And because of the work we did to pass Cover All Kids, every single one of our children has access. (Including, by the way, an estimated 14,000 children of undocumented residents. The cost of extending health care to these children during an 18 month-period that started on Jan. 1, 2018 was projected to total $36.1 million, according to the state Department of Administrative Services. Sure, all this could be medical malpractice at the expense of all you U.S. citizens, but that’s not my problem. Besides, it let me appeal to my liberal base).

Let’s work together to make sure every Oregonian has the health care they need. (No expense is too much, right?)

We can’t keep doing the same thing expecting a different result, which is why I’m going to ask you to try something new.

If you approve a $20 million bonding package early this session, we can speed up construction of 200 units of permanent housing for the chronically homeless.

We also need to help Oregonians who have homes but are struggling with the high cost of rent. When problems arise, they need technical assistance to stay in their homes and not end up on the streets. We can help landlords and tenants navigate this tight housing market.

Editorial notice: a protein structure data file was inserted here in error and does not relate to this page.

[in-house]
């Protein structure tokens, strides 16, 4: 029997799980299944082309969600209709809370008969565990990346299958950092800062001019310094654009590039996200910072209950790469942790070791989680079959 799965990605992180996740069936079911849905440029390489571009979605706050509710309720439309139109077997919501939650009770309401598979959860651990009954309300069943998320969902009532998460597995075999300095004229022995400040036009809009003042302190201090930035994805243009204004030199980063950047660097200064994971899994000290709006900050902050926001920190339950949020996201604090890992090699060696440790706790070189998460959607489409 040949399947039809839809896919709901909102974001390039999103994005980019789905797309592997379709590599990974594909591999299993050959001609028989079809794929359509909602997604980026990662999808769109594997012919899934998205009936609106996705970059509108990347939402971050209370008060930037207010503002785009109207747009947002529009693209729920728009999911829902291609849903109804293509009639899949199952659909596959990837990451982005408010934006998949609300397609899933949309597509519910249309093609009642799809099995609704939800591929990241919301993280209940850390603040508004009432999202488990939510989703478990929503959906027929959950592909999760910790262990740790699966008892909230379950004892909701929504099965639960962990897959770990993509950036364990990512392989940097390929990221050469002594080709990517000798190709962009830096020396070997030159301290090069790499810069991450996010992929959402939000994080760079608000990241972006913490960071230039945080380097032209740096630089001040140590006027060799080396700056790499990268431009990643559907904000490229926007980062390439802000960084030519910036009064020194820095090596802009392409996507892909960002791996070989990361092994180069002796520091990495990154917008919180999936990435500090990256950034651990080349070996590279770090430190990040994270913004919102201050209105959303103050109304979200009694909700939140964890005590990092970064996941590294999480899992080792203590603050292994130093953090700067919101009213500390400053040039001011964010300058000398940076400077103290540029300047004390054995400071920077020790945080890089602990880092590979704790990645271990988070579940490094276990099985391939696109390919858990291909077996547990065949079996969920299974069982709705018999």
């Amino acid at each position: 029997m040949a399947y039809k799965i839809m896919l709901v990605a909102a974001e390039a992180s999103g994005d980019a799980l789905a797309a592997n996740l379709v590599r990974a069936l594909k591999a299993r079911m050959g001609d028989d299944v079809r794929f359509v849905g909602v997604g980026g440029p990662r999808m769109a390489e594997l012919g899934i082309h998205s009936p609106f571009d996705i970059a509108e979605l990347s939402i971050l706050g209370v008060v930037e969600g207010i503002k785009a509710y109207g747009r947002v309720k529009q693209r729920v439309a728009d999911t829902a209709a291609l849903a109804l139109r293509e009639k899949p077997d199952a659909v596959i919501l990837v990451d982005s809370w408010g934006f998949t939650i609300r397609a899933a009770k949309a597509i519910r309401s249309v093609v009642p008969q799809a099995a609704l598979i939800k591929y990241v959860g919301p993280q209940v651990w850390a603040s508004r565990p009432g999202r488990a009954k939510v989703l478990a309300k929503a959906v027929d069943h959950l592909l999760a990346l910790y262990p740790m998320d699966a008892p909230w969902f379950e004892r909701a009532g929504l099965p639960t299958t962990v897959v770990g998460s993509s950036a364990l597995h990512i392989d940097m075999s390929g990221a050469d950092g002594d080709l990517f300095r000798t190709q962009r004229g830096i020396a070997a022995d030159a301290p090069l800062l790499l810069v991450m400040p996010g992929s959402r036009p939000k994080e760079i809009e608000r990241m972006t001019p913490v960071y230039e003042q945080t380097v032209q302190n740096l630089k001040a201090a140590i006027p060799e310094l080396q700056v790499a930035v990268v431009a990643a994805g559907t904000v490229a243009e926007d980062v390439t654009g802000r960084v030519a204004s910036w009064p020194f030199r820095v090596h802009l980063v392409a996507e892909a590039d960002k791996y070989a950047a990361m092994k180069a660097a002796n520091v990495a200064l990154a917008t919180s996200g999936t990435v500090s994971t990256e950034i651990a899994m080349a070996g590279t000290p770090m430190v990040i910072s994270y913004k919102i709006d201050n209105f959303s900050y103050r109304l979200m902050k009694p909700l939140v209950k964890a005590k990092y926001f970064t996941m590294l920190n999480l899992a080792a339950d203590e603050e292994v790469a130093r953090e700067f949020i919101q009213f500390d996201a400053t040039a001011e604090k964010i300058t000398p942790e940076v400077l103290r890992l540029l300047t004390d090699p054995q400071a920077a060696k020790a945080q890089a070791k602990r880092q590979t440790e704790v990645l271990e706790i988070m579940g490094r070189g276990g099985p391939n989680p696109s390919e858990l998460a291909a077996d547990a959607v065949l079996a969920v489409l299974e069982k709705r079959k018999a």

Speaker Kotek and Senator Burdick have innovative proposals that will give renters some peace of mind. (Ok, you and I know their rent control idea will be counterproductive, but lots of leftists want this and they don’t know economics. I read somewhere that “next to bombing, rent control is the most effective technique so far known for destroying cities.” Please don’t challenge me with quotes like that. And don’t bring up that researchers, using new data tracking individuals’ migration in San Francisco, found that rent control “increased renters’ probabilities of staying at their addresses by nearly 20%.” That meant apartment turnover went down. People with changing circumstances who would normally seek out other housing stayed where they were. That reduced the availability of their apartments to prospective new tenants. The researchers also found that landlords subject to rent control reduced rental housing supply by 15%, actually causing city-wide rent increases.)

Oregon families are counting on us. (Or at least current renters. People looking for new rental properties, maybe not so much)

\During my entire time as Governor, I have focused on spending every taxpayer dollar wisely. (Oops. Is my nose growing longer? I hope you’ve forgotten about such things as: the waste and incompetence at the Oregon Health Authority; how the Oregon Office of Emergency Management misspent $3 million in federal grants, triggering an audit and leaving the agency in the red;  that Oregon’s government waste hotline has been a waste of money; that for the past 13 years, Oregon government ignored its own requirement that large state agencies should have internal auditors keeping track of spending and rooting out waste and inefficiency.)